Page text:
Happy Birthday, Mary Shelley!

Mary Wollstonecraft Shelley wrote widely—everything from plays to essays to travel writing was in her wheelhouse. However, she will always be most known for Frankenstein, often hailed as the birth of both science fiction and horror. Both her life and work still hold lessons for us today; so join us in celebrating her on what would have been her 321st birthday, August 30th.

    1. Go for what you want.

    Maybe don’t go to the extreme of dating a married man until his wife commits suicide then marrying him almost immediately—like Shelley did. But still. She knew what she wanted, and she made it clear. The obstacles in her way didn’t shake her, and they shouldn’t shake you either.

    1. Give yourself the opportunity to start anew.

    One of Mary Shelley’s most famous quotes is “The beginning is always today.” Whatever is past is past, and doesn’t have to limit you going forward. On that same token, there is no time like the present to get started working towards your goals. So get started!

    1. Inspiration is all around you, and within you.

    Sometimes, we feel blocked, like we have nothing to say. That’s how Mary Shelley felt when Lord Bryon suggested that each of them, on their trip to Geneva, should write a ghost story. Ghost stories were not her type of writing, and days went by without inspiration. That is, until a discussion turned to the nature of the principle of life. Mary suggested that perhaps a corpse could be reanimated using electricity—and thus the idea was born. You, too, can find inspiration in something as simple as a conversation or a theory.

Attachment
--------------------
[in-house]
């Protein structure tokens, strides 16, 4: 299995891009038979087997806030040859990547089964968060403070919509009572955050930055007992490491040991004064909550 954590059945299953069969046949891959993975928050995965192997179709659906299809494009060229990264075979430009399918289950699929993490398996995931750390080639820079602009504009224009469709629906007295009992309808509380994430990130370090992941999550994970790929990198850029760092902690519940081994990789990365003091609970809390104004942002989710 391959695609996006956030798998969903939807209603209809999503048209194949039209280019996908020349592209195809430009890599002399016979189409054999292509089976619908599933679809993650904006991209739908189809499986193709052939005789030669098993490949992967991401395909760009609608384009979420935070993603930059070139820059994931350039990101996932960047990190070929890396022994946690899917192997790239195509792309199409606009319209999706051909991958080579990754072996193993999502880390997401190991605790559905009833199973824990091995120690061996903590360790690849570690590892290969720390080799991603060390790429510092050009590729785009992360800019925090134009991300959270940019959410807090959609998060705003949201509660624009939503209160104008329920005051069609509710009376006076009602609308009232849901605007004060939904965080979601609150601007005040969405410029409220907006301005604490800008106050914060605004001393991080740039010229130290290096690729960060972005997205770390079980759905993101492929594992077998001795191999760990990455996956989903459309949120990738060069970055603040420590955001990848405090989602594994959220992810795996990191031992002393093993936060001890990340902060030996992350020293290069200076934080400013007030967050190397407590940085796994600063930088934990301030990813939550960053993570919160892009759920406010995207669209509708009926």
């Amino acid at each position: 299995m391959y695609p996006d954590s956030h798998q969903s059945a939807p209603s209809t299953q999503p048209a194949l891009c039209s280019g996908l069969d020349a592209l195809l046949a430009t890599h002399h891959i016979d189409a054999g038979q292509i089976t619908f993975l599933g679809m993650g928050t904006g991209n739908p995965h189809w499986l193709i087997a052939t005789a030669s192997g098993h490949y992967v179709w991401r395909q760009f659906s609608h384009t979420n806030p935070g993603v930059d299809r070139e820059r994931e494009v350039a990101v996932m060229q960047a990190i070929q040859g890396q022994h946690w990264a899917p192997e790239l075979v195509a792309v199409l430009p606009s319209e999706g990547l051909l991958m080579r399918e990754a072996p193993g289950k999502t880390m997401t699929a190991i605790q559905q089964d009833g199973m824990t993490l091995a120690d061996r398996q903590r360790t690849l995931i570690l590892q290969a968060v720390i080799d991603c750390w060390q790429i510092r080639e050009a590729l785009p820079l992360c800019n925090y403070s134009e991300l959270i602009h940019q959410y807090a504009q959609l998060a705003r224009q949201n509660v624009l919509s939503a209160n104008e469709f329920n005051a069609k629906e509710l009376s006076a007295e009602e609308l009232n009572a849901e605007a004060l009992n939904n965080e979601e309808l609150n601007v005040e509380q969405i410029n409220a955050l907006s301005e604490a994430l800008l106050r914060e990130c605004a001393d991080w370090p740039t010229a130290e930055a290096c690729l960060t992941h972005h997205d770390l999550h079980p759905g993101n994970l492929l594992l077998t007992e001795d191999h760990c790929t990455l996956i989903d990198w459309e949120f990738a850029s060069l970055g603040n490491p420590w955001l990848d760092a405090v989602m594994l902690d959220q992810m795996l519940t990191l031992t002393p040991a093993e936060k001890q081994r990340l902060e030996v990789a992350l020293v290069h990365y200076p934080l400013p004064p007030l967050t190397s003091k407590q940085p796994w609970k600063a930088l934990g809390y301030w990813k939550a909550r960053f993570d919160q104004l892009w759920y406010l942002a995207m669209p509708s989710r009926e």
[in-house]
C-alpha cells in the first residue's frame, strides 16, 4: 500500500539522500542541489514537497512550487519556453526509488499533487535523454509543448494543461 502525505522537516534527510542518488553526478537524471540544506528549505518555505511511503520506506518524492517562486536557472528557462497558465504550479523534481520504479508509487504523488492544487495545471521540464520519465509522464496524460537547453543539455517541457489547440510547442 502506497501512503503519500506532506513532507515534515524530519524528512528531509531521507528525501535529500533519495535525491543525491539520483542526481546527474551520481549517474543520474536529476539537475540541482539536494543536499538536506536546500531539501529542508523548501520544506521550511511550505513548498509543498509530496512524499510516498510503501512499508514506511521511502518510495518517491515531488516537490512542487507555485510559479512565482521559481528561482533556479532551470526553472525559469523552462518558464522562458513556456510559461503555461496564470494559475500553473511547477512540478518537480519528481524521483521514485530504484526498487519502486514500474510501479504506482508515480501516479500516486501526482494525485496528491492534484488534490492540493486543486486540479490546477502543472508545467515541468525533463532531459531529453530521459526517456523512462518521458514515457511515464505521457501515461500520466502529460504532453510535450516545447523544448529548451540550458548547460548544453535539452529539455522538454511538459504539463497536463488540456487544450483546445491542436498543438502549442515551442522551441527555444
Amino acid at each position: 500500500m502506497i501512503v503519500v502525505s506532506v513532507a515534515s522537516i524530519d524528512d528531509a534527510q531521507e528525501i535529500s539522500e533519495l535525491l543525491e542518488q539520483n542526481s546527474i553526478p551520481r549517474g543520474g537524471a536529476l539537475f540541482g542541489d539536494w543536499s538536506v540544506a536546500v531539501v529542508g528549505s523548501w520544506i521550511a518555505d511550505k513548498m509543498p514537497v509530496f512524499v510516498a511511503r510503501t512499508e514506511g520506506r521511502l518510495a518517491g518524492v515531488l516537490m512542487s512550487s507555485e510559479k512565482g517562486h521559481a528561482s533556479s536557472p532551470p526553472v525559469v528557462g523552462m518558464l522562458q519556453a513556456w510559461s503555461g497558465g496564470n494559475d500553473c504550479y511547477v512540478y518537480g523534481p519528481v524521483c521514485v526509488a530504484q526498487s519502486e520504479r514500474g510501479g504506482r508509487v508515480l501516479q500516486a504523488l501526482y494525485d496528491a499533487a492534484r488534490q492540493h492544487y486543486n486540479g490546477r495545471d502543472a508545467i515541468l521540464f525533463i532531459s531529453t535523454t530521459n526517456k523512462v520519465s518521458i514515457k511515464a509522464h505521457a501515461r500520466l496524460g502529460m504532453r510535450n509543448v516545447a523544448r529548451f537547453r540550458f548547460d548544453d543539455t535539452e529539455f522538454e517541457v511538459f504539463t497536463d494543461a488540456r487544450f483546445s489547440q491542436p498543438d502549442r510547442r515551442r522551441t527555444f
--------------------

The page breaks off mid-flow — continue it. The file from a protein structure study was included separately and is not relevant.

1. Take credit for your work.

    Mary Shelley originally published Frankensteinanonymously—but because her husband, Percy, wrote the preface and the book was dedicates to William Godwin (Mary’s father and Percy’s political hero), people assumed that Percy Shelley was the author. Even after it was republished under Mary’s name, the question of authorship remained alive. Some thought that Percy must have co-written it, when in all likelihood, he functioned more as an editor. Do not make the same mistake. Take credit for your work.

    1. Power can come from you.

    Some see power as something relative—a position like CEO, or based on their ability to control others, like a mean girl in high school. In Frankenstein, the monster proclaims differently when he said “Beware, for I am fearless and therefore powerful.” You too have your own intrinsic power—so don’t give it up out of fear. Stand your ground.

    1. It’s okay to hold onto memories of the past, as long as it doesn’t hold you back.

    Percy Shelley died when Mary was only 24—a mere six years after they wed. He had a calcified heart, which didn’t burn during cremation, so Mary wrapped it up in some of Percy’s poetry and kept it with her. This is, of course, an extremely dark example, but even literally carrying around her dead husband’s heart, she never let her grief get the better of her, turning her life towards the care of their son and to her writing.

    Did you learn anything else from the life and work of Mary Shelley? Share it below!